I also know that when people work with their hands, they relax, their bodies relax, their minds can focus, all kinds of things can happen, because you get out of your head. We don't live in our heads, we're not mental beings. We're being who have brains, and we think and have mental processes, but those processes are all directly linked to physical processes. So if we aren't engaged with the world in a physical way, then I don't think we can be mentally complete or whole or sane. You know, sanity is about health, and health is physical and mental, and the two are connected.

And I see that a lot in working with kids. Kids don't know how to use shovels, they don't know how to use a hammer. And they're not comfortable with their bodies, they're not comfortable with the dirt.

I got called into one school, and we were walking around, talking about different projects, and schools never want to do ovens, because it involves fire, and they're all scared of fire. And they think if you put an oven out there, a kid's going to have an unsupervised, dangerous fire. But I wasn't that excited about doing free-standing outdoor sculpture, and I didn't see a site that lent itself to that, but there was a brick wall that was really ugly, and I said, Let's do a mural. So we did a mural on the wall, and it was a thematic mural. Which was fun, and it worked.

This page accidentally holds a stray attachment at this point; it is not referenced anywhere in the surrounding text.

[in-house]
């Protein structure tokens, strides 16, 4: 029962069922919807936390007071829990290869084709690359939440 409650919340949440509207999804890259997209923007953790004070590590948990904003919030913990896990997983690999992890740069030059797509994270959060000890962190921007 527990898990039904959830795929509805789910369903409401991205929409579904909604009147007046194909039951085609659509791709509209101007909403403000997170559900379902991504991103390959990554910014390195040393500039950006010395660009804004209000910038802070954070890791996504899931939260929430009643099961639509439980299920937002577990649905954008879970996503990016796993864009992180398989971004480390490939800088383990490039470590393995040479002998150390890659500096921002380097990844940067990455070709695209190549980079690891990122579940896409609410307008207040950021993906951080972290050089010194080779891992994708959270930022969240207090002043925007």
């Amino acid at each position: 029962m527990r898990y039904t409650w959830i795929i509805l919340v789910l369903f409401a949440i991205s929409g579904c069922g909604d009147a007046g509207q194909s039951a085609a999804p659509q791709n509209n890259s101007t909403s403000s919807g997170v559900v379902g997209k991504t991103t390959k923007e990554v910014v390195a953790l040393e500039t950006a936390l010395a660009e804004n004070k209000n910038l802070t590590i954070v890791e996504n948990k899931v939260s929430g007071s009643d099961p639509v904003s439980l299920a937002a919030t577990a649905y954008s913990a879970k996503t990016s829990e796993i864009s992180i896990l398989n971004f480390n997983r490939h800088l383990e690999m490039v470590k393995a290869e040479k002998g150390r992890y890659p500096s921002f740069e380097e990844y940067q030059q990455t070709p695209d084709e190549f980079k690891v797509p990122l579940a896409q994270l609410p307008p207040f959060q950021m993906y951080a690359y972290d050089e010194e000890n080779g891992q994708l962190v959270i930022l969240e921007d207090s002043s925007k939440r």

And what I've been realizing just lately is that: You know, my mom's an artist, my father's a writer, I grew up with my mother, she was making stuff all the time. She got a quote from Aristotle, it goes, "What we learn, we learn by doing." And if you don't make your own house, you miss learning an essential lesson, right, which is, how to create a space that's comfortable, and that works.

And for me, art is much the same thing, right? Art is telling a story. If you don't tell the story, nobody's going to learn how to tell the story. And if the next generation doesn't know how to tell the story, then who are they? You know, they don't know who they are.

The thing that is clear to me, is that we're losing culture, right? We're not teaching kids how to make a culture. How do you make a culture? Well, you have to be able to build a house, you have to be able to feed yourself and other people. And you have to be able to tell stories and entertain yourselves. You know, you have to be able to function as a group.